Chances are good your job involves working with other people and chances are also good that you didn’t sign up for dealing with toxic workplace relationships. Are you trying to navigate a toxic workplace? Is there a way to regain control or minimize some of the problems?
Absolutely, but it likely won’t be easy because if it was easy it wouldn’t still be a problem.
Often people seek to change the behaviors of others but when you are dealing with toxic relationships chances are very good that the other party will not change. In fact, some of their behaviors might be linked to and feeding off of your own behaviors.
The good news is that you control your actions and reactions to others. You decide if you’re willing let things get under your skin and if you’ll worry about what they are doing now or what they might do next. You likely won’t directly change their behavior but you can change the nature of your interactions with them.
Many people will identify toxic workplace relationships with conflict. Certainly we could easily agree that conflict might be part of the problem, but not all conflict is bad and I often suggest in conflict management seminars that when conflict is properly managed it doesn’t have to become harmful.
Toxic relationships are a step beyond workplace conflict. They are often an anxiety elevating, energy zapping, and viral performance inhibiting set of behaviors that can lead to additional problems such as poor communication, absenteeism, and employee turnover.
What do many people do? They try to avoid the situation, they attempt to pretend it doesn’t exist, they try to steer clear of the toxic people, and then they tell their boss. The truth of the matter is that often their boss isn’t the solution to the problem.
Avoidance is not the answer either. In some cases keeping a little more distance can be helpful, but not to the extent that you stop communicating about your work or in any way harm productivity, quality, or safety.
The Real Problem
In order to solve the problem or help the situation you will need to thoroughly understand it and get to the root cause. Toxic workplace relationships often develop from one or more of these areas:
- Our behavior sets us up for others to take advantage of us
- A person with different values or beliefs violates one or more of our boundaries
- We allow the behavior of others to spark our own negativity, adding to the problem
Can you improve your situation? Yes, of course.
Improving the Situation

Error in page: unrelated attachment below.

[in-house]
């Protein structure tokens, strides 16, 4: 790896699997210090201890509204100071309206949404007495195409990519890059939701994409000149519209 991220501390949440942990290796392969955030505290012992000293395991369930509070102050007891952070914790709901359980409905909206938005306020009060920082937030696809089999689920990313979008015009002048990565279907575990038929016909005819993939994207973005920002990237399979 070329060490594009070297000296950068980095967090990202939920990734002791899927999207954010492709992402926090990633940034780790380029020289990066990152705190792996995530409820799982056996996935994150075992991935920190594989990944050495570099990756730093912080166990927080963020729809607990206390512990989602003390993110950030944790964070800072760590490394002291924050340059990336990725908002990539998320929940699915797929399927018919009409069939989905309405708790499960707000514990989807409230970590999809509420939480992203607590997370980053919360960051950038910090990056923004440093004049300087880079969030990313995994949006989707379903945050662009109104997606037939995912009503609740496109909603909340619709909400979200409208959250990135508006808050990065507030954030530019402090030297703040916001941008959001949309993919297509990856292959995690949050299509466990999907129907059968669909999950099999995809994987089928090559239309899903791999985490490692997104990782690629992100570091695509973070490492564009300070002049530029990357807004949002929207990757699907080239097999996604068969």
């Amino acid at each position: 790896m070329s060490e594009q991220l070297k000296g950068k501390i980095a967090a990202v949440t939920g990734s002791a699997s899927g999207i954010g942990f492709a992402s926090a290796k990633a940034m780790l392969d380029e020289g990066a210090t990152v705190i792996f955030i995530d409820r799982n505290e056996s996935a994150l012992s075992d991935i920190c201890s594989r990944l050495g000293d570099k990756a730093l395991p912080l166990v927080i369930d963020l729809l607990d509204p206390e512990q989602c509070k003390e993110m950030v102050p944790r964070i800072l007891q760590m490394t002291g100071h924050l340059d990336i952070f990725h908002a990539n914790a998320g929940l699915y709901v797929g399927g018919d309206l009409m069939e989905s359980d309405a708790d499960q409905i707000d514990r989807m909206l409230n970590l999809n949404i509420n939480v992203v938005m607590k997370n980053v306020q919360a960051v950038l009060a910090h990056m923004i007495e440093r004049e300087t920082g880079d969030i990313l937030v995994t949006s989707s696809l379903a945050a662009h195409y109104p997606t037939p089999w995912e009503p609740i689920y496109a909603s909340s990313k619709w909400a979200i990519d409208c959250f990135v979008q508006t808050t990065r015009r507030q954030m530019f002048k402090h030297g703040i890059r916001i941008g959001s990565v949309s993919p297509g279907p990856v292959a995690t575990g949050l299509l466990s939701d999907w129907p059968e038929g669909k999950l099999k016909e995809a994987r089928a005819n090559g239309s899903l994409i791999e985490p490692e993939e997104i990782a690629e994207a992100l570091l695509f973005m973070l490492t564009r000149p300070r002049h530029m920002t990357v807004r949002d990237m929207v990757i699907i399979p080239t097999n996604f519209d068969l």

Every situation might be unique. However there are a few things that anyone can do to help improve their plight. Here are a few steps that you might consider taking:
- Gain control of your emotions. Any kind of outburst probably won’t help your cause. Take a deep breath, a restroom break, find or create an opportunity to regroup for a few moments, hours, or even until the next day. This is not avoidance, but an allowance for clear thinking.
- Analyze what’s happening. If this is a new problem, what has changed? What are the facts of the situation, not opinions? What part of this do you own? Consider a strategy to start a needed and meaningful conversation.
- Have a conversation. As painful as it might seem, you’re going to have to communicate in order to improve the situation. This doesn’t mean an attack or argument, but it might mean setting some clear boundaries while also identifying your contribution to the problem.
Whenever you have people working together you’re going to have different values, beliefs, and ideas about how things should work or the way things should be done.
You likely won’t change the other person, but think about how you can change your own reactions or responses to any situation. You might need to be clear about your boundaries with others and change some of your own behaviors. Navigating it won’t be easy, but doing nothing in most cases will only intensify the problem.
Dennis E. Gilbert is a business consultant, speaker (CSPTM), and corporate trainer that specializes in helping businesses and individuals accelerate their leadership, their team, and their success. He is a four-time author and some of his work includes, Forgotten Respect, Navigating A Multigenerational Workforce and Pivot and Accelerate, The Next Move Is Yours! Reach him through his website at Dennis-Gilbert.com or by calling +1 646.546.5553.